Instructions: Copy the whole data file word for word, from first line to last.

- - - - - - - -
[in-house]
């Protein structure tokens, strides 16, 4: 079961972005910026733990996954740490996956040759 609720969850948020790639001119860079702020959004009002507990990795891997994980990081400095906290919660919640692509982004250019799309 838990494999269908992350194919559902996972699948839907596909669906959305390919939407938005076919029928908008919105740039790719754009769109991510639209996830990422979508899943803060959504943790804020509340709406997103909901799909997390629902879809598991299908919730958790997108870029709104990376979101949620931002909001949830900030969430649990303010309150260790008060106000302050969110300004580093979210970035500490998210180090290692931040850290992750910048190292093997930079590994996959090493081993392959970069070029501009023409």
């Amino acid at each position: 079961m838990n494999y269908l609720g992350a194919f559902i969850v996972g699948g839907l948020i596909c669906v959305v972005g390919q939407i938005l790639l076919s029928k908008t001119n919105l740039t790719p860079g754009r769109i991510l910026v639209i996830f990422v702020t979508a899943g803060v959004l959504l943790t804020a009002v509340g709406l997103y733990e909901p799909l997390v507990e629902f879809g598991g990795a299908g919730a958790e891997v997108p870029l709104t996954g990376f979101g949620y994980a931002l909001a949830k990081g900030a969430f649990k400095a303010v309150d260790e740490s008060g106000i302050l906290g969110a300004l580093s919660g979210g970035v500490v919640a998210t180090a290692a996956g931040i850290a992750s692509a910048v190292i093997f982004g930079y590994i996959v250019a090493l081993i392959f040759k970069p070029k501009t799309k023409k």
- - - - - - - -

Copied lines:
[in-house]
């Protein structure tokens, strides 16, 4: 079961972005910026733990996954740490996956040759 609720969850948020790639001119860079702020959004009002507990990795891997994980990081400095906290919660919640692509982004250019799309 838990494999269908992350194919559902996972699948839907596909669906959305390919939407938005076919029928908008919105740039790719754009769109991510639209996830990422979508899943803060959504943790804020509340709406997103909901799909997390629902879809598991299908919730958790997108870029709104990376979101949620931002909001949830900030969430649990303010309150260790008060106000302050969110300004580093979210970035500490998210180090290692931040850290992750910048190292093997930079590994996959090493081993392959970069070029501009023409």
């Amino acid at each position: 079961m838990n494999y269908l609720g992350a194919f559902i969850v996972g699948g839907l948020i596909c669906v959305v972005g390919q939407i938005l790639l076919s029928k908008t001119n919105l740039t790719p860079g754009r769109i991510l910026v639209i996830f990422v702020t979508a899943g803060v959004l959504l943790t804020a009002v509340g709406l997103y733990e909901p799909l997390v507990e629902f879809g598991g990795a299908g919730a958790e891997v997108p870029l709104t996954g990376f979101g949620y994980a931002l909001a949830k990081g900030a969430f649990k400095a303010v309150d260790e740490s008060g106000i302050l906290g969110a300004l580093s919660g979210g970035v500490v919640a998210t180090a290692a996956g931040i850290a992750s692509a910048v190292i093997f982004g930079y590994i996959v250019a090493l081993i392959f040759k970069p070029k501009t799309k023409k």